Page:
Wednesday, August 28, 2013

The US Open: AMDG

Considering that my vacation started on June 1, I'm not looking for any sympathy. But, I'm exhausted. I have no doubt my fellow teachers would agree.  The beginning of the school year is akin to getting a plane off the ground.  It takes tremendous energy and momentum to get a flight into the air. Teaching high school just isn't much different.  Which is exactly why I am grateful for the fourth and final grand slam of the year for tennis--the US Open. 
Andy Murray will defend both his 2012 US Open title and the last grand slam event—Wimbledon 2013
The US Open is the contrast I need.  For the past ten years, I came home from a full day of teaching and coaching cross country unable to move.  The couch is my solace; ESPN my savior. Watching the world's greatest tennis players grind it out late at night in New York is electric. My body may not be able to move, but my mind revels in seeing these great athletes sweat it out under the lights.

On the rare occasion that I caught a great match or an epic upset, I could not wait to return to school the next day to discuss it with my colleague Bill, a tennis fan and tennis coach. The one US Open that will forever stay with me was in 2006: Andre Agassi's final championship. My student Matt was proud of his Cyprian Greek heritage.  Imagine his delight when the number eight player in the world, Marcos Baghdatis from Cyprus was slated to play Andre Agassi.
In his autobiography "Open" Agassi relives that incredible night.
In the first round I play Andrei Pavel, from Romania. My back seizes up midway through the match, but despite standing stick straight I tough out a win. I ask Darren to arrange a cortisone shot for the next day. Even with the shot, I don't know if I'll be able to play my next match.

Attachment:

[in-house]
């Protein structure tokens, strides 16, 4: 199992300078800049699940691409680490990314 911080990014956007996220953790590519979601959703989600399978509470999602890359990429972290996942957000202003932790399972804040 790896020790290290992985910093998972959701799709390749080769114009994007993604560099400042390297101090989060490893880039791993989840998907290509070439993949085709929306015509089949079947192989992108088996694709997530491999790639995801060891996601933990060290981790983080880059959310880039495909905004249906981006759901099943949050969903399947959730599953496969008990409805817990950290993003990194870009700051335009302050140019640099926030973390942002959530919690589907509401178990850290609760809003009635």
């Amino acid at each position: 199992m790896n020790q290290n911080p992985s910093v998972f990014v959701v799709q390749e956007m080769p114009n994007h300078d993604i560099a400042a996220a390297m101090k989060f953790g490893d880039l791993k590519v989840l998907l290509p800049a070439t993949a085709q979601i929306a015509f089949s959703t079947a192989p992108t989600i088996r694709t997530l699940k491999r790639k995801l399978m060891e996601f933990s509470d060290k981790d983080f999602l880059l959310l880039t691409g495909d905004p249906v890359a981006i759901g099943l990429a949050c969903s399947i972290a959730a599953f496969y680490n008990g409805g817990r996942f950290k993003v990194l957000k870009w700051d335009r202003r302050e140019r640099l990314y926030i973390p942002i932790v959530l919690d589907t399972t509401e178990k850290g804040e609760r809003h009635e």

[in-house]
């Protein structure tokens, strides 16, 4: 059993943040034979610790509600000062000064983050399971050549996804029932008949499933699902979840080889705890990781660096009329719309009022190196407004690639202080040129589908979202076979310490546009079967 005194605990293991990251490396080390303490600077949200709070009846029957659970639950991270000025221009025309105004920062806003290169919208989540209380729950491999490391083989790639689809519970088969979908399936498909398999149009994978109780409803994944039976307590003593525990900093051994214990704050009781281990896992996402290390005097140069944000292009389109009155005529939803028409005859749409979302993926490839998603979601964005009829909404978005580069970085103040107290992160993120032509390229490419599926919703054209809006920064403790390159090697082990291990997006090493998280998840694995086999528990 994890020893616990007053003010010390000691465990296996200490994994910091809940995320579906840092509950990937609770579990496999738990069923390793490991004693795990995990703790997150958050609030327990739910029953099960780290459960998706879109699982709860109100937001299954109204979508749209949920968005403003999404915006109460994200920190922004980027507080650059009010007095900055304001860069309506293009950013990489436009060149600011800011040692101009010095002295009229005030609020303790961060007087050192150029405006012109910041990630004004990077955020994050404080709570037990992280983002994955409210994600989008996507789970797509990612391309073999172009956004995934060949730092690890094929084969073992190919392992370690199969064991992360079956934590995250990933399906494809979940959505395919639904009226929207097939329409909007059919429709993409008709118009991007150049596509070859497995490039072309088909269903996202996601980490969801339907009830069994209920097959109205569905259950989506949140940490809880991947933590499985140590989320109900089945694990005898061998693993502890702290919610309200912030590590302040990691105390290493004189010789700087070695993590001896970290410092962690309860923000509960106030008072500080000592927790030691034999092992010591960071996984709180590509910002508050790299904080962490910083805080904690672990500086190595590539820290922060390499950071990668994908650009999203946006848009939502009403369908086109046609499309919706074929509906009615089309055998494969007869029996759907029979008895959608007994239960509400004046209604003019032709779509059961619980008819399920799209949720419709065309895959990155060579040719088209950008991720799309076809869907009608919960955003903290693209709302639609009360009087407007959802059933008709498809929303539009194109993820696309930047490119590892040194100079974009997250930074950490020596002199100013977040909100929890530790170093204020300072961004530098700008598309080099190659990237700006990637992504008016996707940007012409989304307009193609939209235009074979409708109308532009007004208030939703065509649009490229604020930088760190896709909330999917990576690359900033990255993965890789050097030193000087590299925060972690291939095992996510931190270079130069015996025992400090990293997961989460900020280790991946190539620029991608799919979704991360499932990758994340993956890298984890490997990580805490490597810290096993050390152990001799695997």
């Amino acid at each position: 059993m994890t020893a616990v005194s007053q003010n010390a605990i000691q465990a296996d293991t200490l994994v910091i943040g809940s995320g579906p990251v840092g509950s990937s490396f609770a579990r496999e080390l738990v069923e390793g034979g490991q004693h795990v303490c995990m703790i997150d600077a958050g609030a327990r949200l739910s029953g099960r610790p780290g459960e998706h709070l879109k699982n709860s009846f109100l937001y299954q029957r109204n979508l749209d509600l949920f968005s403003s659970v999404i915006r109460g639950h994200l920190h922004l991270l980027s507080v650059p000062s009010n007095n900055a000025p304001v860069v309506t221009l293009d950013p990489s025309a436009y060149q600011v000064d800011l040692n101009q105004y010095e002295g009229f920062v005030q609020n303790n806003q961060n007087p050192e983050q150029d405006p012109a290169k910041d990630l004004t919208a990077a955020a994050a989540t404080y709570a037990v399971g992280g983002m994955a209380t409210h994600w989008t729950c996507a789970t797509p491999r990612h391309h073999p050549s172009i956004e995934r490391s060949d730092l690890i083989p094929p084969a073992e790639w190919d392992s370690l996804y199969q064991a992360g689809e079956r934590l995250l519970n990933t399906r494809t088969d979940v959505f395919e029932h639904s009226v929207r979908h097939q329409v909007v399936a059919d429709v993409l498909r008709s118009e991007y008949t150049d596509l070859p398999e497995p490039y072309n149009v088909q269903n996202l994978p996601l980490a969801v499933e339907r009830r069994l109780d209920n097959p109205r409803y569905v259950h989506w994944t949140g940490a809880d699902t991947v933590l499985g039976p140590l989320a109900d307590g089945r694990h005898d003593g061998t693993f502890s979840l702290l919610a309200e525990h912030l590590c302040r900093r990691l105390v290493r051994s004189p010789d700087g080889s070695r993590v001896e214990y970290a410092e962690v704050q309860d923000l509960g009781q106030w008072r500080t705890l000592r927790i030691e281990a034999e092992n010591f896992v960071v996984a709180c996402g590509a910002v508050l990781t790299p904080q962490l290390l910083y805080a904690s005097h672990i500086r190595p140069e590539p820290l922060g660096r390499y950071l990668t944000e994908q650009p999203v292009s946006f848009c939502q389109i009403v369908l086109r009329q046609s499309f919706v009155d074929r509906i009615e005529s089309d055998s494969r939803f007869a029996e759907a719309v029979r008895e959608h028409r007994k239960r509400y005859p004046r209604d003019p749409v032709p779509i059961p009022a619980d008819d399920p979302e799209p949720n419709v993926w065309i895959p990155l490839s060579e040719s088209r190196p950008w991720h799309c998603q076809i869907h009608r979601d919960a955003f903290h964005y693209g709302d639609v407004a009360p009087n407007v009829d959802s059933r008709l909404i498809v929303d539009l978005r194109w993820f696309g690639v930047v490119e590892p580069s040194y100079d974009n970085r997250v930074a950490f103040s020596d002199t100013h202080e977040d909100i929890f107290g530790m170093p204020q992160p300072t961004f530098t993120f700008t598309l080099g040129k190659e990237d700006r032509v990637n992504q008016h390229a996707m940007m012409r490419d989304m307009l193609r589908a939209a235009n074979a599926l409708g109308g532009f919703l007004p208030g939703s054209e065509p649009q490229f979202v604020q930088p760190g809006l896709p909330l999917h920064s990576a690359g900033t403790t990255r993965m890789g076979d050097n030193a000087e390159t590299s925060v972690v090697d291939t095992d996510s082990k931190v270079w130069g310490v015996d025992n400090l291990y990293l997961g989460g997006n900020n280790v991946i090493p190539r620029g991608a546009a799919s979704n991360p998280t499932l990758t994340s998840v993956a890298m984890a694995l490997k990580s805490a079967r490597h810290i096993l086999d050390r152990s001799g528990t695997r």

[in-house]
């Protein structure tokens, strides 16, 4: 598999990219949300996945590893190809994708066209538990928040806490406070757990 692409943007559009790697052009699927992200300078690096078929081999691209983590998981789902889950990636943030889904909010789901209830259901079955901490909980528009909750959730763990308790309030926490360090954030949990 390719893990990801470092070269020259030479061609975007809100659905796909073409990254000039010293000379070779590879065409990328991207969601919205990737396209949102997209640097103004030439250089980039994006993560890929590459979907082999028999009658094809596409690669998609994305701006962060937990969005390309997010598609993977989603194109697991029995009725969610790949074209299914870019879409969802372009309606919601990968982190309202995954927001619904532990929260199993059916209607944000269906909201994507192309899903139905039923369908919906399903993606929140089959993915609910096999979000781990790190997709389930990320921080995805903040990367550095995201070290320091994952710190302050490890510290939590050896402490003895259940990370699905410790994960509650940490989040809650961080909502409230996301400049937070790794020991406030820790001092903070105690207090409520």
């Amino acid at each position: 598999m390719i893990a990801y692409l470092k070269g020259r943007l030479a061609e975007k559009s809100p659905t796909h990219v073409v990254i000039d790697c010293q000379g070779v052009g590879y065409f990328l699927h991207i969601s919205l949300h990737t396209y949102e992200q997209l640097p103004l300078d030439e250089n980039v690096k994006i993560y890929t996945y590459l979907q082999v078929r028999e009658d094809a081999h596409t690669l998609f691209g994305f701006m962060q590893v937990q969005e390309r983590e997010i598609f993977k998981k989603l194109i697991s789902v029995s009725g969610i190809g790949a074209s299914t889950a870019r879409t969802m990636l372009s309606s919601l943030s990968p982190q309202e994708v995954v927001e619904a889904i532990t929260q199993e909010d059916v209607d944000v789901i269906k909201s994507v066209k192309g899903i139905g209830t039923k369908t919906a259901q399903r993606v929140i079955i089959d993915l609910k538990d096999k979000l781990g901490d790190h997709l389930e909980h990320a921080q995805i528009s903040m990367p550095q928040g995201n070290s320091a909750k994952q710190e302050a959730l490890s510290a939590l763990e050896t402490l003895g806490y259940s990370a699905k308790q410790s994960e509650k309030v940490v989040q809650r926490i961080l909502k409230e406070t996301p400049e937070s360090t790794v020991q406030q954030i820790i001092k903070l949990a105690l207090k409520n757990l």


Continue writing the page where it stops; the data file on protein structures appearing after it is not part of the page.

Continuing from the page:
I certainly won't be able to win. Not against Marcos Baghdatis. He's ranked No. 8 in the world. He's a big strong kid from Cyprus, in the midst of a great year. He's reached the final of the Australian Open and the semis of Wimbledon. 
And then somehow I beat him, in five furious, agonizing sets. Afterward I'm barely able to stagger up the tunnel and into the locker room before my back gives out. Darren and Gil lift me onto the training table, while Baghdatis's people hoist him onto the table beside me. He's cramping badly. A trainer says the doctors are on the way. He turns on the TV above the table, and everyone clears out, leaving just me and Baghdatis, both of us writhing and groaning in pain. 
The TV flashes highlights from our match. SportsCenter. In my peripheral vision I detect slight movement. I turn to see Baghdatis extending his hand. His face says, We did that. I reach out, take his hand, and we remain this way, holding hands, as the TV flickers with highlights of our savage battle. We relive the match, and then I relive my life.
How many athletes can look at one another and say "We did that."
I remember that match, because despite my exhaustion, I didn't fall asleep...I couldn't go to bed until the winner prevailed.  An Agassi fan, my heart went out to Matt and his kinsman.  To read Agassi's take-away from that evening confirms it was something much more than a routine or regular tennis match. Also, it was much more of a game.

When athletes raise the level of the game to a place where one can reach out his hand to the other, where each can say "we did that"...not "I did that," I have a much better sense of what AMDG means.
AMDG or “Ad Majorem Dei Gloriam”  is the Latin motto for the Society of Jesus meaning "for the greater glory of God."  Perhaps you find its meaning self-evident, but I need some teeth to it.  What does AMDG look like?  When did I see it last?  How would this community be different if we weren't guided by AMDG?  This match is a shining example.  I can think of a few others--the 2013 Masters is one.  

What does AMDG look like to you?  Have you found it at a sports event?  The 2013 US Open is underway....teachers—put your feet up and enjoy!

Photo Credits
Agassi and Baghdatis at the net
Emotional game

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